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Just read the John D. Erickson page - Page 2

post #16 of 22
Unlike anonymous forum members, we know who J. D. Erickson is and he seems to want judge others based on their style (or lack thereof) and their clothes quality. It's the flip side of telling your $25,000 per year office assistant that you're wearing a $3,000 Oxxford suit -just bad manners. Most forum members here are only interested in how they themselves dress and how to improve their own style. You dress for yourself and judge those around you "in real life" by their skills and contributions, not their clothes. That said, and because I know none of your judgmental, what color tie would you wear with a lime green short-sleeve Van Heusen dress shirt and a dark green polyester four-button suit?
post #17 of 22
Thread Starter 
Brown of course.
post #18 of 22
I don't think he's a jerk so much as a totally aloof faux-member of the "elite."  I don't mean to sound rude, but he was basically a floor salesman at a retail store until he got some sort of job with MB.  While certainly I would never disparage that as a profession, to then turn's one nose up at people who shop at Louis merely during sale week is utterly maddening to me.  I must say that it is probably very, very easy to dress stylishly if you work at Louis -- you get deep discounts, you have access to the best clothes (quality and style), and there is absolutely no expectation that you dress "conservatively," which is something he disparages Manhattan businessmen for doing.  He simply has no sense of the real world.
I found some of his articles interesting; and he should be applauded for putting up the Frazier article. But he is a bit of snob, isn't he?
post #19 of 22
Ouch guys Probably if you had met John, you might not feel quite the same. Anyways, he has a right to his opinion, and he hits the nail on the head in a lot of areas I think.
post #20 of 22
Another thing, Louis' markup is modest, compared to other stores. I was surprised to find a lot of items selling for substantially less at retail than items of the same line/label at Saks, Neimans tec, though the Louis merchandise is almost always superior. Also, got to look at it from Louis perspective - at 50-60% off, you are likely buying at cost or only slightly above it. Those salesmen are there to sell at full price, not cost, or else Louis would cease to exist. If you only shop sales, you are not going to be the customer they are going to want to cultivate. No worries, just make your purchases and leave happily.. If service is important to you, John is right, it is going to cost you. Nothing is free.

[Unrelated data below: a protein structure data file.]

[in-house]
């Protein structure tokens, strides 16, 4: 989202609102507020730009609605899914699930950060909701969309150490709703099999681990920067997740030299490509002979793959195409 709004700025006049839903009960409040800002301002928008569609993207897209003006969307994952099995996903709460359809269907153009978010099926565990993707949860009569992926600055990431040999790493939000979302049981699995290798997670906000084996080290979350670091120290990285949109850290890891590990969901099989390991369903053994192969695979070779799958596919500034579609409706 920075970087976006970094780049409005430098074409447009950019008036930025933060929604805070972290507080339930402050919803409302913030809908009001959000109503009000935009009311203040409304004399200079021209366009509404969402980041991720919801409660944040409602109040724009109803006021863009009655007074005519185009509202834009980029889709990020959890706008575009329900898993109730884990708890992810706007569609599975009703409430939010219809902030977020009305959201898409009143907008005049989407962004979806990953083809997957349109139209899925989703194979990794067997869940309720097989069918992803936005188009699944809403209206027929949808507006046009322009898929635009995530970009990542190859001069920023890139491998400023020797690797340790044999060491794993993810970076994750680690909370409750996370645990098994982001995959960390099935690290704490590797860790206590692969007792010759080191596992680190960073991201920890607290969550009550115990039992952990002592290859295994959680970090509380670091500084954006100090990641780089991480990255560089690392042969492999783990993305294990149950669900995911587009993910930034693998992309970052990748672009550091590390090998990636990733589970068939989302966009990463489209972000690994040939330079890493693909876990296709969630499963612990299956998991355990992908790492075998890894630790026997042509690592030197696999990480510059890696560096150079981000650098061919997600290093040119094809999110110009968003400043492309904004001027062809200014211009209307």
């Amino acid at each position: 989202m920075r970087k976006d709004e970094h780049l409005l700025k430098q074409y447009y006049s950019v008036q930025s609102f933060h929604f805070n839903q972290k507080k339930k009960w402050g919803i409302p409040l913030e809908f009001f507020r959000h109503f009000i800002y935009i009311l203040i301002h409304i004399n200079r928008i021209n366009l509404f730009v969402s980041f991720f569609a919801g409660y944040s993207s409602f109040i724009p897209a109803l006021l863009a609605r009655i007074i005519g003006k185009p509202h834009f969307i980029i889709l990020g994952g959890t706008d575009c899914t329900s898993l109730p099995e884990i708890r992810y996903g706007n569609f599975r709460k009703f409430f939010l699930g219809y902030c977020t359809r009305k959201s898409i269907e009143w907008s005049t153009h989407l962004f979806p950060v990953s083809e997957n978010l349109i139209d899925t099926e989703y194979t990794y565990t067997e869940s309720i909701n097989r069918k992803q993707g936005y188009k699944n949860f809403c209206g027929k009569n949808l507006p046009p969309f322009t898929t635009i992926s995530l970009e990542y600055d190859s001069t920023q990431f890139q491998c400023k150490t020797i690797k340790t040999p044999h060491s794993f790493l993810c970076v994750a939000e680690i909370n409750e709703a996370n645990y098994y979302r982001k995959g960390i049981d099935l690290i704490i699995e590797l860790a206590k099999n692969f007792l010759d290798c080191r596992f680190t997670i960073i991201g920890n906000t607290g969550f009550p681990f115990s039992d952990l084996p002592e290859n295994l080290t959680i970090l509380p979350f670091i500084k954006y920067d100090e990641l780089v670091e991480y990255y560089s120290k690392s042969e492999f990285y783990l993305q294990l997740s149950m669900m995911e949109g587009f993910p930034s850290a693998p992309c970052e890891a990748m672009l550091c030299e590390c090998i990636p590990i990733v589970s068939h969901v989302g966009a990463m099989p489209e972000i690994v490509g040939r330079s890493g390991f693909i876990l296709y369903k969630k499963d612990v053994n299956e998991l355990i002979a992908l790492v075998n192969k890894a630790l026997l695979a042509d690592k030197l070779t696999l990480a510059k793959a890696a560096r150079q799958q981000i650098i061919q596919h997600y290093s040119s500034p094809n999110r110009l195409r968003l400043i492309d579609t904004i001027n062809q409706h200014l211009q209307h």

there are such things as knowledgable customers who realize that retail prices are inflated and understand clothing enough to shop without heavy assistance, and that customers shouldn't be condescended for trying to maximize their utility at a cost within their means.
John agrees with you. From one of his articles:
TWO. Shop sales at finer stores. Most department stores have good season-end sales and frequently at 50% off. If you want guidance for your sale purchases, befriend a salesperson beforehand to discuss your needs and limits. Be upfront with them and they should do likewise. (Some salespeople won't want anything to do with you and they'll make it clear. It is rude, yes, but move on. Someone in the store would like to deal with you; find them.) A better salesperson will work within the limits you impose, financial or stylistic or otherwise, and sometimes will give you advance notice of sales or special promotions.
The key here is being upfront with the salesman, and being realistic. Don't expect him to give you priority of you are a sale-only customer. Respect that and he will probably respect you. I first spoke with John about two years ago when I called Louis asking for Lattanzi shoes on sale. I was upfront about the fact that I only buy at steep discounts, and he was still very helpful. In fact, a year and a half later when Gabor mentioned my name to him, he remembered exactly who I was from that one phone call..
post #21 of 22
I don't have a problem with that, and he probably is a nice guy. I will say this about sales, though. Stores need sale customers, too. Referencing the other thread where Jon of FIH broke down the retail model of sales, stores need those dollars and therefore those customers in order to survive. If they didn't then they wouldn't have sales, would they? It also seems to me that treating sales customers well might just be a way to cultivate a sale customer into a regular customer. There are some higher end stores locally that I browse regularly and pick up the odd item from, but I can't afford to shop at any of them retail. There's one of them in particular that has always treated me very well. It's small, but very nice, and is owned by a husband-wife team who seem to deal directly with all the customers (I've never seen an employee in there). They've made me want to buy from them. And one of these days, when I'm in that position I will. It took nothing on their part but some manners and respect.
post #22 of 22
i found his bibliography interesting along with some of his essays about himself albeit a bit too obsessed with clothing...i thought i was too interested in this area;not so much after reading this obsessive...he should lighten up a little and try to find the joy of dressing well for oneself
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